Representing the first book-length treatment of the application of feminist theories of international law, The boundaries of international law argues that the absence of women in the development of international law has produced a narrow and inadequate jurisprudence that has legitimated the unequal position of women worldwide rather than confronted it. With a new introduction that reflects on the profound changes in international law since the book’s first publication in 2000, this volume is essential reading for scholars, practitioners and students alike.
binding one, was the campaign for a complaints
mechanism in the form of an Optional Protocol to the Convention on the
Elimination of All Forms of Discrimination Against Women (theWomen’sConvention). 25 The Vienna Declaration on Human Rights of 1993
stated that the CSW and Committee on the Elimination of Discrimination
Against Women (CEDAW) 26
should examine the possibility of a complaints mechanism
‘discrimination’, unelaborated in
the text of article 26 itself. The comment refers to the definition of
discrimination in both the Convention on the Elimination of All Forms of
Racial Discrimination (the Race Convention) 93 and theWomen’sConvention 94 and adapts this to
the context of the ICCPR:
the Committee believes that
growing opinio juris. 82 What other instruments relate to violence against
women? The General Assembly has built upon the 1993 Declaration by
expressing concern for especially vulnerable groups of women, for
example migrant workers. 83
The Convention on the Elimination of All Forms of Discrimination Against
Women (theWomen’sConvention) does not explicitly condemn
violence against women, but in
participate in the work of international organizations’. 151 CEDAW has stressed
the importance of these provisions and called on states parties to theWomen’sConvention to take temporary special measures to ensure
that they are complied with. 152
The UN’s record on the employment of women
and its resistance to improvement violate the standards of equality of
theWomen’sConvention. The patterns of both
The book explores the relationship between violence against women on one hand,
and the rights to health and reproductive health on the other. It argues that
violation of the right to health is a consequence of violence, and that (state)
health policies might be a cause of – or create the conditions for – violence
against women. It significantly contributes to feminist and international human
rights legal scholarship by conceptualising a new ground-breaking idea, violence
against women’s health (VAWH), using the Hippocratic paradigm as the backbone of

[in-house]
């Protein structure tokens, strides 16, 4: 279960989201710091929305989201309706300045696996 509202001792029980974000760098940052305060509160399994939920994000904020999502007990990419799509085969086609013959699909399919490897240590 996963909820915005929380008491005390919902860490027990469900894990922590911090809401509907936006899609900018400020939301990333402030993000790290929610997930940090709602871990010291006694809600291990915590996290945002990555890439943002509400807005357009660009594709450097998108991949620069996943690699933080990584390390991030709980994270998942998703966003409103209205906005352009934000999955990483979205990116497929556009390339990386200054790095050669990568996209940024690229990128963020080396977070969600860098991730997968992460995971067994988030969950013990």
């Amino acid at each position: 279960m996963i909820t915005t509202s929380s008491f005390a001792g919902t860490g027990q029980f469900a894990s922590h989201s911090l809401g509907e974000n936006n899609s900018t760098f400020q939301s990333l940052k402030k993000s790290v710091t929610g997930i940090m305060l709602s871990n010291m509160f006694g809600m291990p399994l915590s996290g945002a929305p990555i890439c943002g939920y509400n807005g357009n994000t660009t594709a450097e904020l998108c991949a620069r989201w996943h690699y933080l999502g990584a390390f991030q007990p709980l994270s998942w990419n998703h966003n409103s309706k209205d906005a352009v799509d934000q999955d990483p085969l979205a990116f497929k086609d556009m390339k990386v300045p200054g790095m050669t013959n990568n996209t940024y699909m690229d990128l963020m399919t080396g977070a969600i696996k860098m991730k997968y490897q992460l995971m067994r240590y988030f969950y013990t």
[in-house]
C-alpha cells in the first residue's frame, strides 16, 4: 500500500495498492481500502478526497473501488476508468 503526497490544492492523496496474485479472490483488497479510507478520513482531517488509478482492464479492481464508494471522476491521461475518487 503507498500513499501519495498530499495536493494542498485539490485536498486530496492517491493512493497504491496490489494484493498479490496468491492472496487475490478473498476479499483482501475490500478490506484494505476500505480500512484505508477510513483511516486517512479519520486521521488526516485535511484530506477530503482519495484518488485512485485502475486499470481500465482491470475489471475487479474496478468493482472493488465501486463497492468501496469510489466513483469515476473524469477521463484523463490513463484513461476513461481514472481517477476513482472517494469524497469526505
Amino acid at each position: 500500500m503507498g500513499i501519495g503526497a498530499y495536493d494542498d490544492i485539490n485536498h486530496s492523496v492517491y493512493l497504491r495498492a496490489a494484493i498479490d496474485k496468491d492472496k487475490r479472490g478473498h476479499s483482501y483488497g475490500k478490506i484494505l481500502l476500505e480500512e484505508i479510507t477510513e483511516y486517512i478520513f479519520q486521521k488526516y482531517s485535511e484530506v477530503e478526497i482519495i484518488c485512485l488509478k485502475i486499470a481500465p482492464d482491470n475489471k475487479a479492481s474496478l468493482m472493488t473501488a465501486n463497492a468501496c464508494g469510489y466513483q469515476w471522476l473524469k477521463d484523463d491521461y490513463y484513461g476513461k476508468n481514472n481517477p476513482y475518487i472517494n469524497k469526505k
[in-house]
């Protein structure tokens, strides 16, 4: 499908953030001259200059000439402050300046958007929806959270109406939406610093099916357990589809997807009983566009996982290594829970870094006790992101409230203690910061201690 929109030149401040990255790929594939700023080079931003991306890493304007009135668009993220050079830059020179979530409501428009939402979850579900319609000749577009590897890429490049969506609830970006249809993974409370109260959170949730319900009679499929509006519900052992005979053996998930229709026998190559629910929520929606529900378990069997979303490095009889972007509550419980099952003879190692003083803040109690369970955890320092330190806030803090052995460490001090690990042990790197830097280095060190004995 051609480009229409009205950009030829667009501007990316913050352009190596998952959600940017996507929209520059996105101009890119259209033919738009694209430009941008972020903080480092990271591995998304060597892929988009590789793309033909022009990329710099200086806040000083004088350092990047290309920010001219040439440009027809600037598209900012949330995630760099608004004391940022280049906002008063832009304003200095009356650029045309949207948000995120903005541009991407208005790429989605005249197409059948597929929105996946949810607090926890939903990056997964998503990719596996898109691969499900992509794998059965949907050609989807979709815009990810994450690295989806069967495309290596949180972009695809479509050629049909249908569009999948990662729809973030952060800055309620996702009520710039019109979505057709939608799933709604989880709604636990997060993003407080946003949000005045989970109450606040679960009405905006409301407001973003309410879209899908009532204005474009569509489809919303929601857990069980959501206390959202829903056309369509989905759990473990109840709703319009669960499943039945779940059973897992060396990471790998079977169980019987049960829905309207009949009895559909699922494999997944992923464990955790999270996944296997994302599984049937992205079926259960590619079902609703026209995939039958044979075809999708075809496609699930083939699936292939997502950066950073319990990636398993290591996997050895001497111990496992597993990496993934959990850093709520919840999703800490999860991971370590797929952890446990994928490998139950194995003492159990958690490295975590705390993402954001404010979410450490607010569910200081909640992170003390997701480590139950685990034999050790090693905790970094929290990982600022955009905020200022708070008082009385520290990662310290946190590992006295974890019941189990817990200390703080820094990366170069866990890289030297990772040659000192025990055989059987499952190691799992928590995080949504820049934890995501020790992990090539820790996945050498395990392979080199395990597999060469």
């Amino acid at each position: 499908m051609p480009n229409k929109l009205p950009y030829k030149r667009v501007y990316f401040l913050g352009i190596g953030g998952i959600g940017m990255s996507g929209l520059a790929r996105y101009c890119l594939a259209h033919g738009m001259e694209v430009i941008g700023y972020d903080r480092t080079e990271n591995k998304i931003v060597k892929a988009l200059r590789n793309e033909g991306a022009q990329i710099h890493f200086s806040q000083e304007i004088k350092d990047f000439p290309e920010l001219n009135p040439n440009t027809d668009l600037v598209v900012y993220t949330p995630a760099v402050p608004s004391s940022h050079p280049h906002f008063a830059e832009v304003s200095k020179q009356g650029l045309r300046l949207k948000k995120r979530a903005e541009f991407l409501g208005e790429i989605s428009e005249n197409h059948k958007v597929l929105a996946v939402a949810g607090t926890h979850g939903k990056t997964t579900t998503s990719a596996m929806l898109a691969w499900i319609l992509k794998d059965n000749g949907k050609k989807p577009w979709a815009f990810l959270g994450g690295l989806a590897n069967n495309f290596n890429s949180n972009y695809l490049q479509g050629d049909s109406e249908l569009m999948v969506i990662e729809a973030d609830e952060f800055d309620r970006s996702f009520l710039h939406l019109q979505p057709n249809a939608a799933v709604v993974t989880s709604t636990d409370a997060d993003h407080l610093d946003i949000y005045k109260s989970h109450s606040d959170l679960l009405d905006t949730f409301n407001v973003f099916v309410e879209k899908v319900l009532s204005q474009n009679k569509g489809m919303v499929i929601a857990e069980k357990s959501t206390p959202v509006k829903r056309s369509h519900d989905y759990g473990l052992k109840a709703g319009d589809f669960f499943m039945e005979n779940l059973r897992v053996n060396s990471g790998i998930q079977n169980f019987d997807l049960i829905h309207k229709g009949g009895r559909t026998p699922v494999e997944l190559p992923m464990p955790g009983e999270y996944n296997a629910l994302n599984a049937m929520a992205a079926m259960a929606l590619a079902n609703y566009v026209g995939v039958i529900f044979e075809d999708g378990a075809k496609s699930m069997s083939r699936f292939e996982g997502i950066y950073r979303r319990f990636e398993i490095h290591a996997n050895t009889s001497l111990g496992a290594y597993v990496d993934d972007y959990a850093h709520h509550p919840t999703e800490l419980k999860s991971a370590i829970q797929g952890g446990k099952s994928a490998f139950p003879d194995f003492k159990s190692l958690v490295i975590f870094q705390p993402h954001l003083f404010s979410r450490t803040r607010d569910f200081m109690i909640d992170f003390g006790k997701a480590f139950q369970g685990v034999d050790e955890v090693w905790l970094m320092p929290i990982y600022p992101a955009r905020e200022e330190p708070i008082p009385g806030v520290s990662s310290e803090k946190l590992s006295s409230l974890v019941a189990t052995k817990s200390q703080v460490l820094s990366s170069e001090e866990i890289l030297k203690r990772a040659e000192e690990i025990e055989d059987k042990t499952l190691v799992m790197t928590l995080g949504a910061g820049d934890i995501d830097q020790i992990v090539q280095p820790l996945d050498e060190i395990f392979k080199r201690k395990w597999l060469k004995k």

the analysis. The two dimensions of violence at the core of the book – the
horizontal, ‘interpersonal’ dimension and the vertical ‘state policies’
dimension – are investigated through around 70 decisions of domestic, regional
and international judicial or quasi-judicial bodies (the anamnesis). The concept
of VAWH, drawn from the anamnesis, enriches the traditional concept of violence
against women with a human rights-based approach to autonomy and a reflection on
the pervasiveness of patterns of discrimination (diagnosis). VAWH as theorised
in the book allows the reconceptualisation of states’ obligations in an
innovative way, by identifying for both dimensions obligations of result, due
diligence obligations, and obligations to progressively take steps (treatment).
The book eventually asks whether it is not international law itself that is the
ultimate cause of VAWH (prognosis).
change. This liberal feminist approach is the foundation of most of the
existing initiatives to promote sexual equality in the international
arena. TheWomen’sConvention, for example, relies on
considerable state intervention to remedy discriminatory treatment. This
is also the approach of the Platform for Action adopted at the Fourth
World Conference for Women in 1995. There are, however, problems for
diritto internazionale 2 (2018) 379.
32 M.F. Fathalla, ‘The impact of reproductive subordination on women’s health
family planning services’, American University Law Review 44 (1994–5) 1179,
33 R. Cook, Women’s Health and Human Rights (Geneva: WHO, 1994), p. 5.
34 A. Hendriks, ‘Promotion and protection of women’s right to sexual and reproductive
health under international law: the economic Covenant and thewomen’sConvention
conference on the interventional protection of reproductive rights: the right to health’,
American University Law Review 44 (1995
48 Collins, The Woman in White , p. 159.
49 Collins, The Woman in White , p. 174.
50 Collins, The Woman in White , p. 197.
51 Collins, The Woman in White , p. 180.
52 Collins, The Woman in White , p. 390.
53 Sojourner Truth, Ain’t I a Woman? (1851), speech delivered at theWomen’sConvention, Akron, Ohio. www.edchange.org/multicultural/speeches/truth_a_woman.html .
54 C. J. S. Thomson, The History and
rights. Many States have made reservations of a broadly cultural nature to
theWomen’sConvention, as well as the CRC. As observed in the introduction, many issues circling around the debate on so-called cultural relativism
are not expressly conducted in relation to indigenous groups, but there are
clear implications for them in the commentaries and principles. At their
most polarised, rival arguments insist on either social transformation in the
light of the norms of human rights, or on absolute cultural integrity. Neither approach is completely vindicated by